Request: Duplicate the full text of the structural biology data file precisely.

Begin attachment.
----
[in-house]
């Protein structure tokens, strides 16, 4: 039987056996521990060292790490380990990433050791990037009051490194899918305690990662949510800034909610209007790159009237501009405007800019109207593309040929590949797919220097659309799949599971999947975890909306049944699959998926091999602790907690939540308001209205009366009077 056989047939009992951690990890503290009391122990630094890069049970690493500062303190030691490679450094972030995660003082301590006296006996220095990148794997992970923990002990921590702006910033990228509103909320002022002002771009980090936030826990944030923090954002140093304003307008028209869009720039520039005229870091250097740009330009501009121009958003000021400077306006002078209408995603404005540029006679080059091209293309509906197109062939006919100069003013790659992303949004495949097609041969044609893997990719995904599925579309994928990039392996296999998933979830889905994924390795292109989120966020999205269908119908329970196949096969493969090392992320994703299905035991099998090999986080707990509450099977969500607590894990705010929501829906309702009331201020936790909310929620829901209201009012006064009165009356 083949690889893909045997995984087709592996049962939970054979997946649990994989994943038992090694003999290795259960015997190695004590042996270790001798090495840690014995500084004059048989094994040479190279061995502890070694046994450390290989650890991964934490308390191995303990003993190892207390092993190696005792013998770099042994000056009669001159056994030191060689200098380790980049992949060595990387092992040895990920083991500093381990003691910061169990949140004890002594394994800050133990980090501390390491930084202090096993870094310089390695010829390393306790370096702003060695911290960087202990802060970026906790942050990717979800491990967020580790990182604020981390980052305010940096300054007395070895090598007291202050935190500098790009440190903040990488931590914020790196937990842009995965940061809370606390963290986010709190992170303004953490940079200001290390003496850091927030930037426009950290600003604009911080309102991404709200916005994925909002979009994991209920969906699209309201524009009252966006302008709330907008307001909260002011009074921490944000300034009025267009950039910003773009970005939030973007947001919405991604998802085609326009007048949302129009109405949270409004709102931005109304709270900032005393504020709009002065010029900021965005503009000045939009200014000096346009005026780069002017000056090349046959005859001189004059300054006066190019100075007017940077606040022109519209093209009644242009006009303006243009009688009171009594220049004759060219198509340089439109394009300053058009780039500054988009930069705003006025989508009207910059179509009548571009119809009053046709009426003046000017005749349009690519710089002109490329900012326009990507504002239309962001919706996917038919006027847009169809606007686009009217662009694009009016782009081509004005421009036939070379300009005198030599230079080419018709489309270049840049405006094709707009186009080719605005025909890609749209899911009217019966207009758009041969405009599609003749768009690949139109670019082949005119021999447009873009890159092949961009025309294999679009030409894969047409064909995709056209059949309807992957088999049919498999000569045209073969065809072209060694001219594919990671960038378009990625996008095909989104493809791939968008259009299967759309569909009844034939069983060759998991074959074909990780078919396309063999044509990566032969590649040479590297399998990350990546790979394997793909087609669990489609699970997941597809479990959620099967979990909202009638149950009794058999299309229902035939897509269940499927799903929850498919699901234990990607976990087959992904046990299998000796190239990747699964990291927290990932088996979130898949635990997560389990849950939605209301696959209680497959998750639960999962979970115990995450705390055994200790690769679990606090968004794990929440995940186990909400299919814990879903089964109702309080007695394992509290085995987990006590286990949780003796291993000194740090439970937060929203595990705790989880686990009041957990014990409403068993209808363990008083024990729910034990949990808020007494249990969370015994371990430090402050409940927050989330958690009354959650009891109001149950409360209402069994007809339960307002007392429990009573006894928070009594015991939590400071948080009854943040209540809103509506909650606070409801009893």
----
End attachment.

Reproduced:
[in-house]
């Protein structure tokens, strides 16, 4: 039987056996521990060292790490380990990433050791990037009051490194899918305690990662949510800034909610209007790159009237501009405007800019109207593309040929590949797919220097659309799949599971999947975890909306049944699959998926091999602790907690939540308001209205009366009077 056989047939009992951690990890503290009391122990630094890069049970690493500062303190030691490679450094972030995660003082301590006296006996220095990148794997992970923990002990921590702006910033990228509103909320002022002002771009980090936030826990944030923090954002140093304003307008028209869009720039520039005229870091250097740009330009501009121009958003000021400077306006002078209408995603404005540029006679080059091209293309509906197109062939006919100069003013790659992303949004495949097609041969044609893997990719995904599925579309994928990039392996296999998933979830889905994924390795292109989120966020999205269908119908329970196949096969493969090392992320994703299905035991099998090999986080707990509450099977969500607590894990705010929501829906309702009331201020936790909310929620829901209201009012006064009165009356 083949690889893909045997995984087709592996049962939970054979997946649990994989994943038992090694003999290795259960015997190695004590042996270790001798090495840690014995500084004059048989094994040479190279061995502890070694046994450390290989650890991964934490308390191995303990003993190892207390092993190696005792013998770099042994000056009669001159056994030191060689200098380790980049992949060595990387092992040895990920083991500093381990003691910061169990949140004890002594394994800050133990980090501390390491930084202090096993870094310089390695010829390393306790370096702003060695911290960087202990802060970026906790942050990717979800491990967020580790990182604020981390980052305010940096300054007395070895090598007291202050935190500098790009440190903040990488931590914020790196937990842009995965940061809370606390963290986010709190992170303004953490940079200001290390003496850091927030930037426009950290600003604009911080309102991404709200916005994925909002979009994991209920969906699209309201524009009252966006302008709330907008307001909260002011009074921490944000300034009025267009950039910003773009970005939030973007947001919405991604998802085609326009007048949302129009109405949270409004709102931005109304709270900032005393504020709009002065010029900021965005503009000045939009200014000096346009005026780069002017000056090349046959005859001189004059300054006066190019100075007017940077606040022109519209093209009644242009006009303006243009009688009171009594220049004759060219198509340089439109394009300053058009780039500054988009930069705003006025989508009207910059179509009548571009119809009053046709009426003046000017005749349009690519710089002109490329900012326009990507504002239309962001919706996917038919006027847009169809606007686009009217662009694009009016782009081509004005421009036939070379300009005198030599230079080419018709489309270049840049405006094709707009186009080719605005025909890609749209899911009217019966207009758009041969405009599609003749768009690949139109670019082949005119021999447009873009890159092949961009025309294999679009030409894969047409064909995709056209059949309807992957088999049919498999000569045209073969065809072209060694001219594919990671960038378009990625996008095909989104493809791939968008259009299967759309569909009844034939069983060759998991074959074909990780078919396309063999044509990566032969590649040479590297399998990350990546790979394997793909087609669990489609699970997941597809479990959620099967979990909202009638149950009794058999299309229902035939897509269940499927799903929850498919699901234990990607976990087959992904046990299998000796190239990747699964990291927290990932088996979130898949635990997560389990849950939605209301696959209680497959998750639960999962979970115990995450705390055994200790690769679990606090968004794990929440995940186990909400299919814990879903089964109702309080007695394992509290085995987990006590286990949780003796291993000194740090439970937060929203595990705790989880686990009041957990014990409403068993209808363990008083024990729910034990949990808020007494249990969370015994371990430090402050409940927050989330958690009354959650009891109001149950409360209402069994007809339960307002007392429990009573006894928070009594015991939590400071948080009854943040209540809103509506909650606070409801009893």